Sometimes outsourcing can be done simply by firing staff and finding others willing to perform the same work for less. At one time The London Free Press owned a fleet of trucks for delivering the paper. The drivers were all Free Press staff, the trucks were maintained on site by company mechanics working in The Free Press garage. Today, the trucks and their drivers are outsourced, the company garage is closed and all the mechanics are gone. Again, high paid jobs have been eliminated and the jobs that remain are poorly paid in comparison with the past.

But outsourcing, be it local or global, is not the only thing killing jobs in London. To outsourcing, we can add the following:
  • obsolete technologies
  • business mergers
  • automation
  • reshoring

The Free Press can be used to illustrate the next two job killers.

When I started in the newspaper business a huge back shop brimming with staff was required to put out a daily paper. For instance, there were Linotype operators tapping out stories in molten lead. The computer made the Linotype machines obsolete and then, almost overnight, made almost every other job in the back shop obsolete. Today you can count on your fingers the people left working in The Free Press back shop. Dozens of jobs have been lost and they won't be coming back; They're obsolete — gone like the buggy whip.

The next job killer is the company take-over. This merging of businesses, often competitors, is always claimed to offer the benefit of synergies. The Free Press was taken over by Sun Media. The Free Press suffered a layoff. Sun Media was absorbed by Quebecor. The Free Press and Sun Media suffered layoffs. Sometimes I think synergy is just a fancy name for job cutbacks, layoffs.

Then there is automation. More and more robots are showing up on the factory floor. They paint, they weld, they lift, move and mix. These jobs are also gone for good. Some were dangerous, many were tedious, all are done better by machine. A robot now wields the spray-gun in electro-static spray booths and even some old-time painters are glad to see that job taken over by a machine.

Reshoring is the last cause of job loss and it is especially prevalent in London. Electro-Motive Diesel is a prime example of reshoring. EMD moved a lot of jobs from La Grange, Illinois, to London in the about two decades back. To the thousands and thousands of La Grange workers left unemployed by the move, London represented an outsourcing destination. With the U.S. in the midst of a "Buy American" movement, and with the Canadian dollar trading at par with the greenback, the time was right for the reshoring of EMD.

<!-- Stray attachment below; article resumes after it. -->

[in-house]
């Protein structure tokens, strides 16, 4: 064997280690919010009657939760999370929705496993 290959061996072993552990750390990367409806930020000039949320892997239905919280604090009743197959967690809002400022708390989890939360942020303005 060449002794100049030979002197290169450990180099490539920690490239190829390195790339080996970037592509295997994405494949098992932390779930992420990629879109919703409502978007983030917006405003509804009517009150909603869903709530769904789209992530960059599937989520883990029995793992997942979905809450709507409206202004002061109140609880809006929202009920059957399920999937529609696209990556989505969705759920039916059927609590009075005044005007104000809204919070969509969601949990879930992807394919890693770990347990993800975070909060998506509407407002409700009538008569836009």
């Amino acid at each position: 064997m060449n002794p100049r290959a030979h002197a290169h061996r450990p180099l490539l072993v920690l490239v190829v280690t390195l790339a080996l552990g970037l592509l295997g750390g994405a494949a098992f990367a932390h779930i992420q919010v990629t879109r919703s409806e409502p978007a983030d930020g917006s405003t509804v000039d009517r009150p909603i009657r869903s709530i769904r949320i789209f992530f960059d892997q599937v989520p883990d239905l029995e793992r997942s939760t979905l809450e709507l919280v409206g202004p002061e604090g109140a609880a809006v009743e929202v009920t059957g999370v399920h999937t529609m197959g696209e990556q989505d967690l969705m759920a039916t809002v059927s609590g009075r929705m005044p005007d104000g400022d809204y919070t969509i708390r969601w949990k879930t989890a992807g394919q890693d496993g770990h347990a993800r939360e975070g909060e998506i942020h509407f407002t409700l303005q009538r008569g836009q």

London wants to attract new businesses to the community. To this end, depending upon whose numbers you believe, up to $19 million in taxpayer money has been used to entice Dr. Oetker into setting up shop in London.

Funny, isn't it? Dr. Oetker, with reported revenue of €7.7 billion and with 23,000 employees worldwide, needed $19 million to be coaxed into locating in London. I recall a time when London businesses located in London because the business owners lived here. They didn't have to be paid to build their plant in their hometown; they just did it. It as logical. And they didn't demand to be paid to locate here but they gave, and gave generously, in support of their hometown.

The closed McCormick biscuit and candy factory in London.
Think of Thomas McCormick, founder of McCormick's Biscuits and Cookies. The word philanthropist comes to mind as one recalls the McCormick Home also founded by Thomas McCormick.

Now, think of Marc Leder, the fellow many claim closed the McCormick plant leaving the remaining staff unpaid, their pensions unhonoured. The word philanthropist, at least here in London, does not come to mind.

Many Londoners don't realize McCormicks brand candy is now made in Brazil.

The McCormick plant is closed, damaged by fire a few months ago it may well be demolished. But the McCormick brand of candies is still going; The candies are made in Brazil and imported into Canada by a company in Laval, Quebec. Some bags show a picture of the old London plant and others carry a write-up detailing the McCormick history.

London's biscuit and candy factory died from changes in ownership and the resulting supposed synergies. It died from outsourcing. And there are those who would argue one more cause must be added to the list: greed.